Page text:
Funny about Money

The only thing necessary for the triumph of evil is for good men to do nothing. ―Edmund Burke

The not-enough-long-green blues

{sigh} Over at Room Farm, Chance was  down in the dumps yesterday, worried about paying off the ginormous debt and feeling overwhelmed by all those little chores given to piling up if your attention is even briefly distracted. Annoying computer is again not letting me speak on Room Farm…some days it works, others it doesn’t. But her remarks do bring to mind the general summer doldrums, not the least of which is the not-enough-long-green blues.

In these parts, summer breeds cabin fever as surely as winter does for our snowbound brethren in the upper Midwest. Today the thermometer on my back porch reached a balmy 115 degrees…and believe me, you’d have to be balmy to go out in that. This leaves you inside the house, contemplating—what else? Your dreary budget and your prospects for penury, a horror show aggravated by the astronomical costs of an Arizona summer. The air-conditioner, set at 82, has been pounding steadily the entire day. Just to keep the potted plants alive, I’ve had to run water every. single. day for weeks—today being Saturday, it’s deep-watering day, so in addition to dumping the daily drench on all the potted plants, the roses and citrus need have water dribbled on them for hours. And a pool loses about an inch and a half to evaporation every day; that has to be replaced daily, lest the pump suck air and self-immolate. I’m going to have to borrow against my first-born child to pay this month’s water and power bills!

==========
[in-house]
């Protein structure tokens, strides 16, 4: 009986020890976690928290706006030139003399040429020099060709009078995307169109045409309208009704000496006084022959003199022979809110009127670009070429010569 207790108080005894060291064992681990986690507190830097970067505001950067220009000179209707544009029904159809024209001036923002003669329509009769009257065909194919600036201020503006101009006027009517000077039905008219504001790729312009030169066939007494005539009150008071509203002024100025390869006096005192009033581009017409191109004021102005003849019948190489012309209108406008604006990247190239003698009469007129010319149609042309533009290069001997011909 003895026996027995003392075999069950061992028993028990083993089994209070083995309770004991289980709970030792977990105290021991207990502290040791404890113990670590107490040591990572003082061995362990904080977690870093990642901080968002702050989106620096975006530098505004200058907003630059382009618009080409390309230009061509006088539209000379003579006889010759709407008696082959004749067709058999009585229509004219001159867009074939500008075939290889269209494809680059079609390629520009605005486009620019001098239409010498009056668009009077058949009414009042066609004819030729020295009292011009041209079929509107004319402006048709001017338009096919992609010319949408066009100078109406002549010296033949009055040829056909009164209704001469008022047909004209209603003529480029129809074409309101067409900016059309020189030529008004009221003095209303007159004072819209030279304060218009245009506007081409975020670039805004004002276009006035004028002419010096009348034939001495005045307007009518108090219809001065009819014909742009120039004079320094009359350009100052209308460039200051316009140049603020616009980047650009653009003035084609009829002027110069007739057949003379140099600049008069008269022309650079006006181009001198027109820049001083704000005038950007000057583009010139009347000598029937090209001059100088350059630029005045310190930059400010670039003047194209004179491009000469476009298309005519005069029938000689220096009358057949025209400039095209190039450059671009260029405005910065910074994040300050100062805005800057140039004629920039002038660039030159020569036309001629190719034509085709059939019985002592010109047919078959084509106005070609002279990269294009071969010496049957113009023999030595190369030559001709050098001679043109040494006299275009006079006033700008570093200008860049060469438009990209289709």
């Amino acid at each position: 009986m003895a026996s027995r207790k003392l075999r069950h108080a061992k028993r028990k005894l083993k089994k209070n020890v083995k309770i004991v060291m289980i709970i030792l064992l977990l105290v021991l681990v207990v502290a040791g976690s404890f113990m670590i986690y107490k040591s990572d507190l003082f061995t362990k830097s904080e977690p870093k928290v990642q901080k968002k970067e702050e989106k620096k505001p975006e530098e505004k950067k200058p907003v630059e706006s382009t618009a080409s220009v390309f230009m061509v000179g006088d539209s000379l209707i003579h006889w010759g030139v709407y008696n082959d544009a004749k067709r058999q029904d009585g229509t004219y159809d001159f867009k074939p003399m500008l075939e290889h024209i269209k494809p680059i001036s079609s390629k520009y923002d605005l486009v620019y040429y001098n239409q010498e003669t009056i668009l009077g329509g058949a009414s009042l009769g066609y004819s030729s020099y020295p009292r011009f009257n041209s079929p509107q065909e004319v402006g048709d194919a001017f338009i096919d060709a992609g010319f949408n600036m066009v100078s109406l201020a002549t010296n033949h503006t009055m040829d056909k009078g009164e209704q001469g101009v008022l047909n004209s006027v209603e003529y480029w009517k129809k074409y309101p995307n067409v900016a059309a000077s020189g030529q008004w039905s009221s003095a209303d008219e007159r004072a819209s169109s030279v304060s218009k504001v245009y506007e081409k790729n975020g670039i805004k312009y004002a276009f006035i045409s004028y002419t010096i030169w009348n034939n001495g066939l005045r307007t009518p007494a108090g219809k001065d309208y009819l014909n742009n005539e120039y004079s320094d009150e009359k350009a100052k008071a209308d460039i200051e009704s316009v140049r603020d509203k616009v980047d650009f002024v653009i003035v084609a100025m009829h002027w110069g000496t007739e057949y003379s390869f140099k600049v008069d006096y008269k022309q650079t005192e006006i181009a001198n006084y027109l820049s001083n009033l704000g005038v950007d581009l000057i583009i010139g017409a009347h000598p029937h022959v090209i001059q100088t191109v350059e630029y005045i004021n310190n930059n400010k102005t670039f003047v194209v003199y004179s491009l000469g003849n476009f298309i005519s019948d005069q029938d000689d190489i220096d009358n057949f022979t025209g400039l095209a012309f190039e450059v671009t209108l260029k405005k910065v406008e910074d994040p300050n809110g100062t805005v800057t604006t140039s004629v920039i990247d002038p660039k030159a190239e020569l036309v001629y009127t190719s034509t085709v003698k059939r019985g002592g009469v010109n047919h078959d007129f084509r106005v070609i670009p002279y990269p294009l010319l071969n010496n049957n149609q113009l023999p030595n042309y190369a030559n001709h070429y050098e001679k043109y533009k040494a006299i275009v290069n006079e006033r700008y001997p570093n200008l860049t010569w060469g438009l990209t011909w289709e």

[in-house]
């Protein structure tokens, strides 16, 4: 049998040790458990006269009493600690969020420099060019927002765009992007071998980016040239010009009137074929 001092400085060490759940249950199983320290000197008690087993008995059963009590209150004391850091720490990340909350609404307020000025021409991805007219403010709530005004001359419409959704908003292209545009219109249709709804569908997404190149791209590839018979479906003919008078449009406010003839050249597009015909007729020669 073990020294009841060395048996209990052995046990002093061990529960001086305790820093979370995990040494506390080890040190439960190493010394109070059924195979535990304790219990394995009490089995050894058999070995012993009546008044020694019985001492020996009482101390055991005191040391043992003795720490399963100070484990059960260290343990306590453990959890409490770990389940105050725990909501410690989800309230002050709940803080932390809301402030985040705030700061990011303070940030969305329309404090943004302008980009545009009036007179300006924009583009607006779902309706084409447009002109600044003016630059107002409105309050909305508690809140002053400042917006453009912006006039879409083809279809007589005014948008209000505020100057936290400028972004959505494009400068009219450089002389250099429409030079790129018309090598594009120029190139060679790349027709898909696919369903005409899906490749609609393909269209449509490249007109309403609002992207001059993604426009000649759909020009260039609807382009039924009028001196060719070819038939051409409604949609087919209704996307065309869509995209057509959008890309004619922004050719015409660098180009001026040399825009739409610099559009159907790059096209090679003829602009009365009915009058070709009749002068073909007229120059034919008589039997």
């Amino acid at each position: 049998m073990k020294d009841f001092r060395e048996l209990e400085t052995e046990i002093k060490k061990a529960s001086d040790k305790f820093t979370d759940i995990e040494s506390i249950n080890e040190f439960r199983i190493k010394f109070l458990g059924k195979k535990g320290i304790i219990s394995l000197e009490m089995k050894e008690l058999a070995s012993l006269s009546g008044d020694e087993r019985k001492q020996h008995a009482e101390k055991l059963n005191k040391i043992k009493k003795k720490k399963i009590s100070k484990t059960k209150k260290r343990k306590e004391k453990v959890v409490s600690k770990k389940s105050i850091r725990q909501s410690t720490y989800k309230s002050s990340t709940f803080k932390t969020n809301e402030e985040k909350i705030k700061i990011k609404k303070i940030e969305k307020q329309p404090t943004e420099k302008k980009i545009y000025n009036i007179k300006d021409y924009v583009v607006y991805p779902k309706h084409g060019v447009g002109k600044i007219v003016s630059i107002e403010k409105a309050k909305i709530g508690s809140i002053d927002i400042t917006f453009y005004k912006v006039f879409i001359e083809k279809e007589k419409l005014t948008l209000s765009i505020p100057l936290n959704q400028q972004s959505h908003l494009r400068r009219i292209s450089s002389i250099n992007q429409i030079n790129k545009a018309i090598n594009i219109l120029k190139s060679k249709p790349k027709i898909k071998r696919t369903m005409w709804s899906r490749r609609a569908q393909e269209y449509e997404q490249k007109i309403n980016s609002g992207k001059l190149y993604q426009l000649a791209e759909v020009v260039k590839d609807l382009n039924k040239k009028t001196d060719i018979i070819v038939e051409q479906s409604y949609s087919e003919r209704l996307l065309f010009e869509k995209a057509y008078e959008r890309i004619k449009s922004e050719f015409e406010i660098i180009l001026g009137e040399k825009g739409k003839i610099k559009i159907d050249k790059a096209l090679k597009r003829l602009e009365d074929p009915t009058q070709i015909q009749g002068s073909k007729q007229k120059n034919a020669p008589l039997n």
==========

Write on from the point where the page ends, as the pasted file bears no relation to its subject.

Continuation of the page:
I’m turning into a mummified pickle sitting here in front of the computer all day. Other than work, work, and more work, there’s precious little to do. And boredom breeds inaction: the product of sitting on one’s duff all day is generally another day of sitting on one’s duff.

An unexpected visit from my neighbor Harriett reminded me of this. She knew the previous owners well and was curious to see how the house has changed since they left. As I was giving her the grand tour, I remembered that I hadn’t cleaned in four weeks! Old papers, junk, books, piles of shoes (bad habit: leave them on the floor wherever you slip them off your feet!), dog dunes, dirty dishes, unmade bed…eeeeeek!

I realized I need to get this place cleaned up, and then I need to get out of it. Sitting here in my own litter enjoying a blue funk is not a good thing. But…I also realize I can’t afford to spend money entertaining myself. Kathy and I are going to a chamber music concert next weekend, only ten bucks apiece—but that’s about it. I’m broke: can’t afford a cleaning lady, can’t afford to go out, can’t afford to travel, can’t even afford to fill my car’s gas tank without running the budget into the red.

Well, yesterday I scrubbed the joint from stem to stern, and that actually made me feel somewhat better. Then I decided to make a list of things I can do to avoid premature brain-death.  Here are a few ideas that came to mind: